-Typically assessed by an increased number of repetitions performed with a submaximal resistance.
-2 hours prior to exercise drink 17-20 oz
-Following exercise drink 16-24 oz for every pound lost.
Maximum Heart Rate
-Keep a person's heart rate from going up at a certain point.
-Can affect a person's exercising heart rate
-Waist circumference divided by hip circumference
The informed consent form is where your client acknowledges their "assumption of risk", serves as evidence of disclosure of risks and communicates the potential dangers of exercise. It does not release liability.
Cognitive Stage of Learning
-The first stage of learning a motor skill when performers make many gross errors and have extremely variable performances.
Associative Stage of Learning
-The second stage of learning a motor skill, when performers have mastered the fundamentals and can concentrate on skill refinement.
Autonomous Stage of Learning
-The third stage of learning a motor skill, when the skill has become habitual or automatic for the performer.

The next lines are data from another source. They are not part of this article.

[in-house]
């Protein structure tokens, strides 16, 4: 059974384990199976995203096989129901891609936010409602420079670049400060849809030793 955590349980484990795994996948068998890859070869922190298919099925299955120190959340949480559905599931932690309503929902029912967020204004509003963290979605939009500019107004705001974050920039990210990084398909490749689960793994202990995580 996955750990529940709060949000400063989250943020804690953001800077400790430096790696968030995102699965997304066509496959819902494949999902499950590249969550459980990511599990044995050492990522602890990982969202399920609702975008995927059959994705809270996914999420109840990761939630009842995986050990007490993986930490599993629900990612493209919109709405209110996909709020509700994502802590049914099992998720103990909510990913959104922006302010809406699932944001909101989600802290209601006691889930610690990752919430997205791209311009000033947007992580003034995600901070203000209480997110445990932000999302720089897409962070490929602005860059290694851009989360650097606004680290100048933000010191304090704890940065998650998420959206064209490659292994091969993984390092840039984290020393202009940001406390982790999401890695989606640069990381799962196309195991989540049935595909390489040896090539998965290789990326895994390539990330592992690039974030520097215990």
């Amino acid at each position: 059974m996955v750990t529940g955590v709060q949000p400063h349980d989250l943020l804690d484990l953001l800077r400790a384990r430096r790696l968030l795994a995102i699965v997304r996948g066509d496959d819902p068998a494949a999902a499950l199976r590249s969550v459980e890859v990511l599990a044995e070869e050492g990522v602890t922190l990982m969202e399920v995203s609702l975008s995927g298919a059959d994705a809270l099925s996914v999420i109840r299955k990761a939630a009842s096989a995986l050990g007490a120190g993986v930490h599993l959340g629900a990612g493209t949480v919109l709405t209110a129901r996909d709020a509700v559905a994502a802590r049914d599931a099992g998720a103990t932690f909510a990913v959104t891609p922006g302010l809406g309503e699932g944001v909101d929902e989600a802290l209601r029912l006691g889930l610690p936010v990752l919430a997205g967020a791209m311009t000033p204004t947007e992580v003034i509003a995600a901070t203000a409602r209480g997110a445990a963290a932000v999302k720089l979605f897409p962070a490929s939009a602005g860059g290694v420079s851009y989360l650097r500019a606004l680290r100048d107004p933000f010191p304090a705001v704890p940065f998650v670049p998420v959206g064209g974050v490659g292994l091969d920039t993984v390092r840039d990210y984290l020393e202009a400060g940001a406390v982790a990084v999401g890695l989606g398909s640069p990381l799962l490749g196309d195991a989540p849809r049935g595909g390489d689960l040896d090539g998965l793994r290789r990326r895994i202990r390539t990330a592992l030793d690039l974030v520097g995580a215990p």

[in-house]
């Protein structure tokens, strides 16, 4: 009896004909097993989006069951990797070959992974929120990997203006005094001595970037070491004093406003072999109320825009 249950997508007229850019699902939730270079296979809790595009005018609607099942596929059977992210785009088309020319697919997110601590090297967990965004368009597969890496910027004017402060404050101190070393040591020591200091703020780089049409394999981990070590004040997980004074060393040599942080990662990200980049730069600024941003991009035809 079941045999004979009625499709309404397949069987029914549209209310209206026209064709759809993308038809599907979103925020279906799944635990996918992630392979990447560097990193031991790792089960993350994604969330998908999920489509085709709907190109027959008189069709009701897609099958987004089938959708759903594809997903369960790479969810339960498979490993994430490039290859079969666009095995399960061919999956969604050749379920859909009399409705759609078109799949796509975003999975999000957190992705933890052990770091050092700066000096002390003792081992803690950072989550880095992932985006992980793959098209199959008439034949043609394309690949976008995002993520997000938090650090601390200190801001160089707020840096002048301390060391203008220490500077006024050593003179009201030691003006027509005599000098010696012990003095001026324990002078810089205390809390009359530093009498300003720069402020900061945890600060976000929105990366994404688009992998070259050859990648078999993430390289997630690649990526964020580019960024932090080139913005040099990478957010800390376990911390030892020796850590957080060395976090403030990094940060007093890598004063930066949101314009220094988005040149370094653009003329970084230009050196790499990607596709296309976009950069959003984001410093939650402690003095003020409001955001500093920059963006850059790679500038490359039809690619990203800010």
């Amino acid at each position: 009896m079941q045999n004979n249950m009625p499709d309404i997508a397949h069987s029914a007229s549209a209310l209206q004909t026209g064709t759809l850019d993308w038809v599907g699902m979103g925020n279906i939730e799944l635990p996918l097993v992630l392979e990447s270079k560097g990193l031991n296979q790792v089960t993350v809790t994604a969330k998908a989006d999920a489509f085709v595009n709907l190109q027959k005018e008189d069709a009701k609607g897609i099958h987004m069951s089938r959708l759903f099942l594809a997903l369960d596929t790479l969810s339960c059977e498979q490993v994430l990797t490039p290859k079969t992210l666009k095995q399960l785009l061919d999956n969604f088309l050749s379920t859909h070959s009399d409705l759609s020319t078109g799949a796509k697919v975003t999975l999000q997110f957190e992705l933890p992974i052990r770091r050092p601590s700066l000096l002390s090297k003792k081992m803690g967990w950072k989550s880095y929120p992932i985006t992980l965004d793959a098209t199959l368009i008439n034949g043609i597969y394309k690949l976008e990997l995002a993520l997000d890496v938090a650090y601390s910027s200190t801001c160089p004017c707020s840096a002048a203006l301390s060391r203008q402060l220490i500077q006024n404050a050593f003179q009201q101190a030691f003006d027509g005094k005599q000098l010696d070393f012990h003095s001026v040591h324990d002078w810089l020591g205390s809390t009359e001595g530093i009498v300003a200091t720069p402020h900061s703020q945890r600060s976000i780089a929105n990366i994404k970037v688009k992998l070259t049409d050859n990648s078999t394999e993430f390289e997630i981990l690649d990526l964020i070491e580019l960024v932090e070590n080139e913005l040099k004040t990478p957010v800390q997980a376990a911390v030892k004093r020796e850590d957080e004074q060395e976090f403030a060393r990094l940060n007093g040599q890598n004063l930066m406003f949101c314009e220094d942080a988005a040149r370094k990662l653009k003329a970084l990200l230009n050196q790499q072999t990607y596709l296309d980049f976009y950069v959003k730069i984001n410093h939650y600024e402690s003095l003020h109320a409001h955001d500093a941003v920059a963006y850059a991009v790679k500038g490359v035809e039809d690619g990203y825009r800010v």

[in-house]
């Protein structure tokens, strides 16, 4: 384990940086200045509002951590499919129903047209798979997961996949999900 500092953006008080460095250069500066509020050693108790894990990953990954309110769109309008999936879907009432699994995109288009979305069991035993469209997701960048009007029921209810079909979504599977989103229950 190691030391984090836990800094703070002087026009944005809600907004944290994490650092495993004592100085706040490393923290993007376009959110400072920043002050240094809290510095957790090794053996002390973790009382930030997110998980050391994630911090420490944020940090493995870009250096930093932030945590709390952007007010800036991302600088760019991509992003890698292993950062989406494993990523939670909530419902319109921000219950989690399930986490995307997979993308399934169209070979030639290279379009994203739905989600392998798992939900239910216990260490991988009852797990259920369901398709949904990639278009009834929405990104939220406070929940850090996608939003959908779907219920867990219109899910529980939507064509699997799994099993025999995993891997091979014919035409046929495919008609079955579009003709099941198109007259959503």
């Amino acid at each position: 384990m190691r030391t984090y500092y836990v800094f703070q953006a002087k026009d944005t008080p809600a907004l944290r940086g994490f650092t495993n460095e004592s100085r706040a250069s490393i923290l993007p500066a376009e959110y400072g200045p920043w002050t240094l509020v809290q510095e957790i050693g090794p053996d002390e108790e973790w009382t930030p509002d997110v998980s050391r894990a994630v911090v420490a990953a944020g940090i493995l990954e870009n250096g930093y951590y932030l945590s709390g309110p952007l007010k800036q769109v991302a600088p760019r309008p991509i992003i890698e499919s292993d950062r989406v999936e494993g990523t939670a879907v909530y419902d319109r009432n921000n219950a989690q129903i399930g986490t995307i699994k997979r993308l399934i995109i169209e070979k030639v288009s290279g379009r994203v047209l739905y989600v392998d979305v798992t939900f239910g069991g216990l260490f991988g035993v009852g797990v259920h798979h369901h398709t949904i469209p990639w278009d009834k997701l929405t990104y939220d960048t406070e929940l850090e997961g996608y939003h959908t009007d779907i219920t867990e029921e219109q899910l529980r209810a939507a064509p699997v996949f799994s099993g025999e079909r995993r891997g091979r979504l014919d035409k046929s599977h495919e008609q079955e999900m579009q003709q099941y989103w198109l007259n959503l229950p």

-A learning approach that considers the manner in which behaviors are influenced by their consequences.
-Designing a new behavior chain, including antecedents and rewards, to encourage a certain behavior, such as regular physical activity.
-The information included in a well-written executive summary is one page that includes a business concept, financial information, current business position, and major achievements. Liability is not information that would apply to the executive summary.
-An AED is a portable electronic device used to restore normal heart rhythm in a person experiencing a cardiac arrest and can reduce the time to defibrillation before EMS personnel arrive. For each minute that defibrillation is delayed, the victim's chance of survival is reduced by 7 to 10%
-Transient hypertrophy, not to be confused with sarcoplasmic hypertrophy which is an increase in sarcoplasm around the muscle cells, is the condition in which fluid accumulates around muscle cells and quickly dissipates after exercise.
-speed, agility, power, balance, coordination, reactivity
Heart Rate Reserve (HRR)
-Use the Karvonen Method MHR-RHR
-The Q-angle is the angle formed by the femur and the patellar ligament, which is generally larger in women due to increased laxity in joints.
-Most mobile joint in the body.